If the idea is that men are making three times more money, why shouldn't we try and change that?
Dr. Drake: We're not saying, "Give up." We're not saying, "Don't get a job." We should not just be looking for this ephemeral, magical thing that we've all been trained to believe will exist if you meet Prince Charming. The book is about being financially savvy in all aspects of your life. Absolutely, your job is your most important asset, but your marriage is part of the financial picture. What we're saying is that women have important assets. We are just as smart as men, we recognize that. We are just as capable. However, the workplace has been systematically unfair to women. Really, the most important statistic, over the course of your lifetime, is how much do you make? It turns out that because of women's role in society, we will make less money than men. We more easily do job transitions; we often take off work for our children; we often take off work to take care of family members. And unfortunately or fortunately, we tend to be the more flexible ones, so if your husband's getting a promotion, you'll take the lesser job.
Can you explain what you think is flawed about holding out for romantic love?
Dr. Drake: Romantic love is a kind of madness. It's been studied at UCSF [the University of California, San Francisco]. Helen Fisher [biological anthropologist and author of Why Him? Why Her?: Finding Real Love By Understanding Your Personality Type] has completed a wealth of research on this topic. They have scanned people who are in love and found that the "in love" state doesn't really last more than 18 to 24 months. It's a fallacy that we should expect that romantic love, that kind of intense ardor, to continue. So, since we've been sold that idea, five years down the line when your husband says, or you say, "I want out because I'm not in love with you anymore," our society legitimizes that as a reason to get out. But divorce is very costly, and women don't recognize that, as they age, they're less marketable on the marriage market. They're less marketable in the work market, and maybe they should make that first decision not based on something as transient. Why are we basing our future on this?
Daniela, can you tell us how you've seen your theory play out in your own life?
Dr. Drake: I was raised to think of nothing else but go to work, get a good job. I've got an M.D. and an M.B.A. from top schools. I took that very seriously, but I was also on the hunt for romantic love. In fact, my own story was that I got out of my first marriage when I was "no longer in love" because I felt that I wanted the whole picture. And I look back and I go, "Well that was really stupid!" because I find out that the intoxicated, wonderful state of being in love doesn't last no matter how many times you experience it with wonderful people. Can Powerful Women Find Love?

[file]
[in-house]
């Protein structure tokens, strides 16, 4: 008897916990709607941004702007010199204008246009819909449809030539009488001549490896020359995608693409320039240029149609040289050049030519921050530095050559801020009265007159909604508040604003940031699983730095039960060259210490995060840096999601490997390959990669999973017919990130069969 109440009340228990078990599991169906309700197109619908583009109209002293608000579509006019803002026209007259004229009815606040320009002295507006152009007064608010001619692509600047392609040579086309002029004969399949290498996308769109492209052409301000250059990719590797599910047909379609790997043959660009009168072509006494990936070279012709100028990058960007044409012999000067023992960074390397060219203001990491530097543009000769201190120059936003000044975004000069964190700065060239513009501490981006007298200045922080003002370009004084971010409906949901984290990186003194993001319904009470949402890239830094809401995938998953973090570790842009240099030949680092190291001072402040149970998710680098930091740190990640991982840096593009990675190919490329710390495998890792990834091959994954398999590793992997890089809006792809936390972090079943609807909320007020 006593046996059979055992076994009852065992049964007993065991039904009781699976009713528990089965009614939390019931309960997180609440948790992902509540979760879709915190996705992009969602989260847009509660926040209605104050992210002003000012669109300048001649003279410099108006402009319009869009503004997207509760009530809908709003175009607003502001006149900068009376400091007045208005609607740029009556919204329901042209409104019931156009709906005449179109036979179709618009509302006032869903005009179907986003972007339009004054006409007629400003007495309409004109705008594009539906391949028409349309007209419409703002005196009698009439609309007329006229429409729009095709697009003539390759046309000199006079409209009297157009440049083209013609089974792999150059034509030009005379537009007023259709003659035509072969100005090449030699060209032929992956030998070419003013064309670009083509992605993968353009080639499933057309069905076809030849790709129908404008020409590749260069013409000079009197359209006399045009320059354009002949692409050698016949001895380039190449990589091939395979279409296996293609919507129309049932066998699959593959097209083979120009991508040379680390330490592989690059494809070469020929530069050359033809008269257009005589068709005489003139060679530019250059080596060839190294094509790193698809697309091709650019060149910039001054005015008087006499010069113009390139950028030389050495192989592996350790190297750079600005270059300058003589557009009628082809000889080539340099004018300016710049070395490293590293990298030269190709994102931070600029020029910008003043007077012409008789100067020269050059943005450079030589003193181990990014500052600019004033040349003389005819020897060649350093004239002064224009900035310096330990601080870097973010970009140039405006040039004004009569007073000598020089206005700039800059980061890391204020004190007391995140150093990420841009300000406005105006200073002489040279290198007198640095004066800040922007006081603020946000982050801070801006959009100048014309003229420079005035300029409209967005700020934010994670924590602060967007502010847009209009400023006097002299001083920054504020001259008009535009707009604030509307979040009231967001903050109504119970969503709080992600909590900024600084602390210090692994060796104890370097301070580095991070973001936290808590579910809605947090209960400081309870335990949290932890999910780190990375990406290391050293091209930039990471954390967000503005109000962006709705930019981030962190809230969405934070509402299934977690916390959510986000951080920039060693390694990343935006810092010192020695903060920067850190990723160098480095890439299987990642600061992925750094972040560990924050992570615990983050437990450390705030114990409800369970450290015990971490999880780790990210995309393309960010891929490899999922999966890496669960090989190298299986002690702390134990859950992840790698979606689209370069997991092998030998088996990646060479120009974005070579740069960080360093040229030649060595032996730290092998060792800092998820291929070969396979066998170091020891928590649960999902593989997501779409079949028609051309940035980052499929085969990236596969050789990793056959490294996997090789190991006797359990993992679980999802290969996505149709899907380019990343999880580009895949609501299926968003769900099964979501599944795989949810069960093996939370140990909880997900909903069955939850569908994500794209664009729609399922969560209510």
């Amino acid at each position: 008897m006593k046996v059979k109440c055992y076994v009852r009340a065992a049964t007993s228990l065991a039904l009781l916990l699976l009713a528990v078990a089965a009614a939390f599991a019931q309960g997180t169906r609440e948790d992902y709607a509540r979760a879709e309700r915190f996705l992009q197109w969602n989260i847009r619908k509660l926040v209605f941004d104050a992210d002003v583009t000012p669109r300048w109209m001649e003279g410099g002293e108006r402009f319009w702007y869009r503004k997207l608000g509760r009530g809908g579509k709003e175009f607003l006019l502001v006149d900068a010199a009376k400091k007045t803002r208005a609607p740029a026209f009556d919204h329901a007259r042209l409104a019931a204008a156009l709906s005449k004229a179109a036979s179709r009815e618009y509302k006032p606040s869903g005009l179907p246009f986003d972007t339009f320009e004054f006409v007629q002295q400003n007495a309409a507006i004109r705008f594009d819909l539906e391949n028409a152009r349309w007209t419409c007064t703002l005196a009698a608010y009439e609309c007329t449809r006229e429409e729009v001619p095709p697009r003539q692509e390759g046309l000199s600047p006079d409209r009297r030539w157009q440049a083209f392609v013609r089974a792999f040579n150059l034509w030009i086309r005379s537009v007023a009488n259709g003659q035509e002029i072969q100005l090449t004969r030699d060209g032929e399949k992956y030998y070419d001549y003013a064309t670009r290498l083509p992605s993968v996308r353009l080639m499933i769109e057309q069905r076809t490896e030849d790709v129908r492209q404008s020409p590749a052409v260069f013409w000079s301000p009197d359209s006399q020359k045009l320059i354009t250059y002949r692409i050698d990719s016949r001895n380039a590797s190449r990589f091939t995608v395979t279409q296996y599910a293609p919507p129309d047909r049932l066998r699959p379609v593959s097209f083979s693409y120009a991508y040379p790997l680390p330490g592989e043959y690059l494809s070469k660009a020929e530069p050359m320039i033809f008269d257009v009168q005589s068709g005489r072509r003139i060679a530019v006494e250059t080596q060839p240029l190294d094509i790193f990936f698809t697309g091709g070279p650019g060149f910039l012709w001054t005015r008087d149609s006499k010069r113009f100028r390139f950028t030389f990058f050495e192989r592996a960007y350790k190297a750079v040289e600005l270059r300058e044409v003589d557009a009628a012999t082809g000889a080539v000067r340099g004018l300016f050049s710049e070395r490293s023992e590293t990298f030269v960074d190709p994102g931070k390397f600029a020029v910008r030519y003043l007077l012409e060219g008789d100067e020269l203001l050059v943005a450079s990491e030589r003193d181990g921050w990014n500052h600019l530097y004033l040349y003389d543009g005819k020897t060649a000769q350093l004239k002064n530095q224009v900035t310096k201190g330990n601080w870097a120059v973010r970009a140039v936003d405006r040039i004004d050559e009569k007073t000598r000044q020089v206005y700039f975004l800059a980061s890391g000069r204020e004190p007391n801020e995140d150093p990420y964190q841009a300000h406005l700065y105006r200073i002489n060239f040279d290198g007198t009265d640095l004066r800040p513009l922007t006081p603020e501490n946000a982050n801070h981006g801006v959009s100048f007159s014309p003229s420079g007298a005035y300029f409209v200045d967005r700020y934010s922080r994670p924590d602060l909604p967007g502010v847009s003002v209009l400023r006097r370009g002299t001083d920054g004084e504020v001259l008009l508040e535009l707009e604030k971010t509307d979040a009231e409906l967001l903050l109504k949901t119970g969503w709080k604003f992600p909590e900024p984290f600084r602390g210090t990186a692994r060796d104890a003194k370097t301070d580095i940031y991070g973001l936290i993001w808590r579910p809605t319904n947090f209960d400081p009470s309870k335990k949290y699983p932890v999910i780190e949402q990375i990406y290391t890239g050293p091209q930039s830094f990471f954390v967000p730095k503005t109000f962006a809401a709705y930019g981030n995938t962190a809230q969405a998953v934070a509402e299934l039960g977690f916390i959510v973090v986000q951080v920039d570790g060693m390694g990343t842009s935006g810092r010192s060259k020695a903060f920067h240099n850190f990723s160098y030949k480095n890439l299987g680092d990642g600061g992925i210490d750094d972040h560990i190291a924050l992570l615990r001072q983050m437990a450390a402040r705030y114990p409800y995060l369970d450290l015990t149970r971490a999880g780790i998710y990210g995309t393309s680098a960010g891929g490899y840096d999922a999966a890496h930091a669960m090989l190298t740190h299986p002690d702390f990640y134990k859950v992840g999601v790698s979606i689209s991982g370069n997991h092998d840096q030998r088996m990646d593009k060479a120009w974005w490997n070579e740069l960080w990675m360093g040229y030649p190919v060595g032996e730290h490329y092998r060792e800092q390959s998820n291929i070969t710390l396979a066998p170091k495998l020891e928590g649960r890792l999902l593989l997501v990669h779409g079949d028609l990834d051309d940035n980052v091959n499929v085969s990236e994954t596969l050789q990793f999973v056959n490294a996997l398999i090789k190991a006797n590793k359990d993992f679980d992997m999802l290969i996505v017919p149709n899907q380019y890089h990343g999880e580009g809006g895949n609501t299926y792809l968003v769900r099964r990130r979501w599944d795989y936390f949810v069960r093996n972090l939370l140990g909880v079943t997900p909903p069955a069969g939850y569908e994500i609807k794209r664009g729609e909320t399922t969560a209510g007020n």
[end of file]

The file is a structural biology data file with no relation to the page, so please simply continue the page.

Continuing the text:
Would your relationship have been more successful if you had been going after a man who was more financially stable?
Dr. Drake: I really can't speak to that because I was so heady with the dream that I was going to make it on my own and find a great guy to share my life with. It never even crossed my mind in those days. I also would have said when I walked out of that marriage, "I'll make my own money. I'm not going to stay in this relationship that isn't meeting my desire for intense romance just because he's going to be rich." He, of course, did go on to be exceptionally wealthy. I, at the time, believed I would make it on my own.
What's your love life like now?
Dr. Drake: I remarried a man who I love very much who does not make a huge amount of money; he's an engineer. We live a very modest, middle class lifestyle. We live in Los Angeles, so basically just being here is like having a vacuum cleaner sucking out your wallet. It's very costly. Internists don't make a lot of money in the spectrum of what doctors make. We're solidly middle class, but we budget. Is life harder because of it? Yes. Are there stresses in the marriage because of it? Yes. Are there times I wish I could take off and spend more time with my kids? Absolutely. Things have worked out to a certain degree—I'm happy; I have a great job, and I have two beautiful, lovely children. But finances are difficult, and it's a struggle. Poll: In A Marriage, Whose Money Is It Anyway?